And when the Rangers battled back to take a lead in the sixth, the Yankees launched a nine-run, seven-hit assault in the seventh to secure an 18-7 victory Wednesday and blunt Texas' attempt at its first sweep in New York since 2003.
Giambi sparked an offense that had been quieted by the Rangers' pitching staff, which is at the bottom of the American League, and he hoped recent comments by co-chairperson Hank Steinbrenner about the offense's troubles had something to do with the turnaround.
"I wish," said Giambi (2-for-4, six RBIs, two runs), as the Yankees moved to 45-40 and the Rangers fell to 44-42. "Then he could yell at us every day for all I care."
With the Yankees down, 7-6, in the seventh, Giambi started the onslaught against Rangers reliever Warner Madrigal, smacking a two-run double. It would take five batters, who all scored, before the Yankees recorded their first out, an RBI groundout by Wilson Betemit.
It was as if the Yankees couldn't do anything but score runs in the seventh. Jorge Posada hit an RBI double after Giambi, rookie Brett Gardner notched his first Major League hit with an RBI single and Alex Rodriguez passed Jimmie Foxx for 14th place on the all-time home run list (535) with a three-run blast. Manager Joe Girardi hadn't seen this kind of fight in his lineup over the past few games.
"I just felt like we were going to come back," Girardi said. "It feels good, because I have a lot of belief in our guys. I know they're frustrated by it. I know they know that we're capable of doing this and we're capable of putting a good string together and being more consistent."
For the first time in a while, it was the Yankees offense that bailed out its starting pitcher.
The Yankees were ahead, 6-3, in the sixth before Sidney Ponson allowed a pair of two-run homers -- one by Milton Bradley and another by Chris Davis, who has hit three homers in just 18 at-bats since being called up last month. The seven runs allowed by Ponson, who went five innings and allowed nine hits and one walk, tied a season high.
"It's always frustrating when you give up that many runs," said Ponson, adding that his mechanics were off and the curveball on Bradley's homer was hanging. "These guys gave me six runs early, and then I go back there and give it up. It's not good at all. I'm just happy the hitters came through today and the bullpen put zeros on the board."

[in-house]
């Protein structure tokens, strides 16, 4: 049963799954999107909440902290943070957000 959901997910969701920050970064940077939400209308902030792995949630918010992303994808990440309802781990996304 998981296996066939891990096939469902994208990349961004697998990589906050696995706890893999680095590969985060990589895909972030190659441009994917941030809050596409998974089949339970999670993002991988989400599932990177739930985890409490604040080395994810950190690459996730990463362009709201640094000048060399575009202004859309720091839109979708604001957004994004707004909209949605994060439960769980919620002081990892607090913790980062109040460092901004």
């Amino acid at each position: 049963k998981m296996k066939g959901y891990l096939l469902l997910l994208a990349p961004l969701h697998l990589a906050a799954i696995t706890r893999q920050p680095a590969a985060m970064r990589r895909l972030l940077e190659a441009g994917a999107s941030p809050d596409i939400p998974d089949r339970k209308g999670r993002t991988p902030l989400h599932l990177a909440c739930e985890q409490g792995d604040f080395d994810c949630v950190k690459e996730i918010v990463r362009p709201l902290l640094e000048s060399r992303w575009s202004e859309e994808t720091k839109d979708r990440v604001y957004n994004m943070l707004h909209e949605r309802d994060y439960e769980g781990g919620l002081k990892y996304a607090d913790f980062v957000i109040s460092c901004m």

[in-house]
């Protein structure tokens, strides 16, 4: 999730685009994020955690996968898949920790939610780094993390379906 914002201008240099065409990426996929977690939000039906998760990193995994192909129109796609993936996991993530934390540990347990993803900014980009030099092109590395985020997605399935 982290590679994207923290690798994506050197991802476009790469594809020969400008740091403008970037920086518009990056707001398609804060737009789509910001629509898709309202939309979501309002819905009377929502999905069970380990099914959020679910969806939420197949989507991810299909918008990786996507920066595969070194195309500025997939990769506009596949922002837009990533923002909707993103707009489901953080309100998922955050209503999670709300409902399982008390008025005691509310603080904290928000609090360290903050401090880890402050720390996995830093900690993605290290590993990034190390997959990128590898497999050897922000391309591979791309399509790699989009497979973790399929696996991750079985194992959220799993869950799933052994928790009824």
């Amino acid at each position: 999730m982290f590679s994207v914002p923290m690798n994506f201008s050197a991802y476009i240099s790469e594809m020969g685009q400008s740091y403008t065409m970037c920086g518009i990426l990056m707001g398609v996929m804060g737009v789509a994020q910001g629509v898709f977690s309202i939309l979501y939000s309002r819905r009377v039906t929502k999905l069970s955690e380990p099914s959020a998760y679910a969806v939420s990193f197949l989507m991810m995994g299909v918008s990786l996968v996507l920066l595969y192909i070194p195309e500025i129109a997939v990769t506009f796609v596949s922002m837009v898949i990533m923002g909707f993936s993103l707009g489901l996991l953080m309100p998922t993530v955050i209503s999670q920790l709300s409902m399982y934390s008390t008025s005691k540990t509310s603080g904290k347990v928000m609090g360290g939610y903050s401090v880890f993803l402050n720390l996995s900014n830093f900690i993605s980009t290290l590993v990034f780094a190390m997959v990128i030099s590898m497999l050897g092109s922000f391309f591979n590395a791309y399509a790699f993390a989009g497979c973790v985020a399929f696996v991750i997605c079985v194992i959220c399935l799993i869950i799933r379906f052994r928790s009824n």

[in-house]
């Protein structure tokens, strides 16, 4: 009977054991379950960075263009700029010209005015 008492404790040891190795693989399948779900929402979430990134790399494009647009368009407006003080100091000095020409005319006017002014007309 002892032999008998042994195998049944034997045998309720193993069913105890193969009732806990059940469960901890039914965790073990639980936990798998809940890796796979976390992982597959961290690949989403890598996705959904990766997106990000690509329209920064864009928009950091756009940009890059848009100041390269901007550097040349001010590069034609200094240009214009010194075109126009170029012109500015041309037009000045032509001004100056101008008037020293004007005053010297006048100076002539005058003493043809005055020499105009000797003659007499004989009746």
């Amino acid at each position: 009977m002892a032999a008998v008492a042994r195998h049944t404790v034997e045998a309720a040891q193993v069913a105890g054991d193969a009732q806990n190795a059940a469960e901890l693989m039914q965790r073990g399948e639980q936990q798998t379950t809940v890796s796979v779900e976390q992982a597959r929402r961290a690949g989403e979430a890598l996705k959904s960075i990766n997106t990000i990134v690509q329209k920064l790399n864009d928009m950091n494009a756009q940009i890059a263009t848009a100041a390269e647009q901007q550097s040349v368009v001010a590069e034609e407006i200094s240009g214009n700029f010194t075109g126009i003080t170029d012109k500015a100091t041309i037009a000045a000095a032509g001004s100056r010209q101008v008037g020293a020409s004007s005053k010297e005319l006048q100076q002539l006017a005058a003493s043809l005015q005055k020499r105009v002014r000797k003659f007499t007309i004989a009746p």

Ponson faced a familiar team in the Rangers, for whom he made nine starts this season before he was designated for assignment on June 6 because of off-the-field incidents.
"It's just another team," said Ponson, who was signed by the Yankees on June 27. "I've pitched against former teams before. You cannot take in your emotions and try to overdo things."
Reliever Edwar Ramirez (2-0), who threw two scoreless innings in the sixth and seventh, picked up the win. Madrigal (0-1) tallied the loss and suffered a blown save as he got just one batter out in the sixth and was tagged for six earned runs. Texas starter Luis Mendoza lasted 4 2/3 innings, yielding six runs -- one earned -- on four hits and two walks.
Gardner, who filled in for the slumping Melky Cabrera in center field, received a standing ovation after his hit, and he later stole a base and scored on Damon's RBI single.
"It meant a lot," said Gardner, who was 0-for-8 before the single. "I didn't even realize it until [first-base coach Tony Pena] said something. You know, these are the greatest fans in the world. I'm really lucky to be here playing for the greatest franchise in all of sports, and it was a great moment."
Having lost seven of their past 11 games before Wednesday's victory, the Yankees wanted to get into the win column prior to heading into a four-game series against the second-place Red Sox starting Thursday, followed by a two-game set against the first-place Rays.
"You don't want to be swept in your home ballpark," Girardi said. "It had been a while since we won here, so you wanted to turn it around. We had lost two tough games, two one-run games, and they were tough. We turned it around tonight, and it's good momentum going into [Thursday]."
Indeed, 18 runs will give you momentum. But does a push from Steinbrenner get it going, too?
"Hank was right," Girardi said. "We weren't swinging the bats. There's no doubt about it."
Willie Bans is an associate reporter for MLB.com. This story was not subject to the approval of Major League Baseball or its clubs.